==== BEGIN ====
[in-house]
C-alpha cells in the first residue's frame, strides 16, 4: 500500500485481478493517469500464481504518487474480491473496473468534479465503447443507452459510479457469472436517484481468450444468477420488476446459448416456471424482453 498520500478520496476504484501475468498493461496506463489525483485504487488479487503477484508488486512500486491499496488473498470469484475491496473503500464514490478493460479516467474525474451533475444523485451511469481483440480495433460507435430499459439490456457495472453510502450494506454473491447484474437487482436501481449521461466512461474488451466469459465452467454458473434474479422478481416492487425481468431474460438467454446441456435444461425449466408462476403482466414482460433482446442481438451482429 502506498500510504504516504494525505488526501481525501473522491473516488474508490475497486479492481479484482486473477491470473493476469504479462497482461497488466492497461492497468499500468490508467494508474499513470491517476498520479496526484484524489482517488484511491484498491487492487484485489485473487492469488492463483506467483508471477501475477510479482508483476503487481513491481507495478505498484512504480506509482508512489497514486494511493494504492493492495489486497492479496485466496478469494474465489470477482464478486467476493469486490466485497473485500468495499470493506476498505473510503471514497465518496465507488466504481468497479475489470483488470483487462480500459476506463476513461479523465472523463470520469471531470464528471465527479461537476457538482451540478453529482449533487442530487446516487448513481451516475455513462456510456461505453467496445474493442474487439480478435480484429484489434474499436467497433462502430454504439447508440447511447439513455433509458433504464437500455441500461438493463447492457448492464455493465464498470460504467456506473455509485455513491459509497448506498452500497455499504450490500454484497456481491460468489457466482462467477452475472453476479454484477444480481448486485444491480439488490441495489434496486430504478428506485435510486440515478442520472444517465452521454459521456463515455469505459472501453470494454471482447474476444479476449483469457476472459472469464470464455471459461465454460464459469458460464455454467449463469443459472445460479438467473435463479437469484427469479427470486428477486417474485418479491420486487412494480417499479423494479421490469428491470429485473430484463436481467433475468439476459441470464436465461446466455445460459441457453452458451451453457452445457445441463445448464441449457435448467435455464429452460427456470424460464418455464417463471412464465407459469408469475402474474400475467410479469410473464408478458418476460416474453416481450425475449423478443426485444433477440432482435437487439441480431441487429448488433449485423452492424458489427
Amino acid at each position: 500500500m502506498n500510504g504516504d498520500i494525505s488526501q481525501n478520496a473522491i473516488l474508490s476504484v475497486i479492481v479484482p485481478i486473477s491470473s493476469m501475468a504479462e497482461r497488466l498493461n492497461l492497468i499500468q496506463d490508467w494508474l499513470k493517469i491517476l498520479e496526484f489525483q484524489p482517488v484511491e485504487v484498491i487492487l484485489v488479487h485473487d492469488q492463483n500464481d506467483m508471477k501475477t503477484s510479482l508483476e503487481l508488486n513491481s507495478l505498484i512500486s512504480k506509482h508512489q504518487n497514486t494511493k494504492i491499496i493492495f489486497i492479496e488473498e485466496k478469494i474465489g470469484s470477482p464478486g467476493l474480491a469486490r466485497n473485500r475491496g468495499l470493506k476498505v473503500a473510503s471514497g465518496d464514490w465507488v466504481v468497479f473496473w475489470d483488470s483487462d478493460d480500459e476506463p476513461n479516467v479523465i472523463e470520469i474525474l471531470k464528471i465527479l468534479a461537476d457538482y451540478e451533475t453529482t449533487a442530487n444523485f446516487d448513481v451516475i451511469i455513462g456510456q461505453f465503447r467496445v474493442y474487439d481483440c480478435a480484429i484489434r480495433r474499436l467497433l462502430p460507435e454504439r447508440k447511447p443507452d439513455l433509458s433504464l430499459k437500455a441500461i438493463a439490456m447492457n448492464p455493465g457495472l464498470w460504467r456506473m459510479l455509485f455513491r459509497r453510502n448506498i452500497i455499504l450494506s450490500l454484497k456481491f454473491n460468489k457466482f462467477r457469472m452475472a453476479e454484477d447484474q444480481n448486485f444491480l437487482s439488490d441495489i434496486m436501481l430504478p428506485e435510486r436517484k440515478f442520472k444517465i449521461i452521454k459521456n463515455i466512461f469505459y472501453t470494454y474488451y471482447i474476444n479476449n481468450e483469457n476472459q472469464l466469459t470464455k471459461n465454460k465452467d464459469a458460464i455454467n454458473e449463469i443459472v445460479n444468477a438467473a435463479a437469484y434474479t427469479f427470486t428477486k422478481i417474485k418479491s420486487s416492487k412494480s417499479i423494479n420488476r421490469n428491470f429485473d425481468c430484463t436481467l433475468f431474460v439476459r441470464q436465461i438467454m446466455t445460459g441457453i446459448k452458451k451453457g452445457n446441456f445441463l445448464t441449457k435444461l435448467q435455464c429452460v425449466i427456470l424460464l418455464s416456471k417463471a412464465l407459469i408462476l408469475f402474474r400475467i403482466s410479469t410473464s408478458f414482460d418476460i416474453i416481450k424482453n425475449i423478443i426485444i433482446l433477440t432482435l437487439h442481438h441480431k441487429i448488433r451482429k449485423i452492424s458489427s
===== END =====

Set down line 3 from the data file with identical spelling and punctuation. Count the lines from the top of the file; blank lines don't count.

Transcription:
Amino acid at each position: 500500500m502506498n500510504g504516504d498520500i494525505s488526501q481525501n478520496a473522491i473516488l474508490s476504484v475497486i479492481v479484482p485481478i486473477s491470473s493476469m501475468a504479462e497482461r497488466l498493461n492497461l492497468i499500468q496506463d490508467w494508474l499513470k493517469i491517476l498520479e496526484f489525483q484524489p482517488v484511491e485504487v484498491i487492487l484485489v488479487h485473487d492469488q492463483n500464481d506467483m508471477k501475477t503477484s510479482l508483476e503487481l508488486n513491481s507495478l505498484i512500486s512504480k506509482h508512489q504518487n497514486t494511493k494504492i491499496i493492495f489486497i492479496e488473498e485466496k478469494i474465489g470469484s470477482p464478486g467476493l474480491a469486490r466485497n473485500r475491496g468495499l470493506k476498505v473503500a473510503s471514497g465518496d464514490w465507488v466504481v468497479f473496473w475489470d483488470s483487462d478493460d480500459e476506463p476513461n479516467v479523465i472523463e470520469i474525474l471531470k464528471i465527479l468534479a461537476d457538482y451540478e451533475t453529482t449533487a442530487n444523485f446516487d448513481v451516475i451511469i455513462g456510456q461505453f465503447r467496445v474493442y474487439d481483440c480478435a480484429i484489434r480495433r474499436l467497433l462502430p460507435e454504439r447508440k447511447p443507452d439513455l433509458s433504464l430499459k437500455a441500461i438493463a439490456m447492457n448492464p455493465g457495472l464498470w460504467r456506473m459510479l455509485f455513491r459509497r453510502n448506498i452500497i455499504l450494506s450490500l454484497k456481491f454473491n460468489k457466482f462467477r457469472m452475472a453476479e454484477d447484474q444480481n448486485f444491480l437487482s439488490d441495489i434496486m436501481l430504478p428506485e435510486r436517484k440515478f442520472k444517465i449521461i452521454k459521456n463515455i466512461f469505459y472501453t470494454y474488451y471482447i474476444n479476449n481468450e483469457n476472459q472469464l466469459t470464455k471459461n465454460k465452467d464459469a458460464i455454467n454458473e449463469i443459472v445460479n444468477a438467473a435463479a437469484y434474479t427469479f427470486t428477486k422478481i417474485k418479491s420486487s416492487k412494480s417499479i423494479n420488476r421490469n428491470f429485473d425481468c430484463t436481467l433475468f431474460v439476459r441470464q436465461i438467454m446466455t445460459g441457453i446459448k452458451k451453457g452445457n446441456f445441463l445448464t441449457k435444461l435448467q435455464c429452460v425449466i427456470l424460464l418455464s416456471k417463471a412464465l407459469i408462476l408469475f402474474r400475467i403482466s410479469t410473464s408478458f414482460d418476460i416474453i416481450k424482453n425475449i423478443i426485444i433482446l433477440t432482435l437487439h442481438h441480431k441487429i448488433r451482429k449485423i452492424s458489427s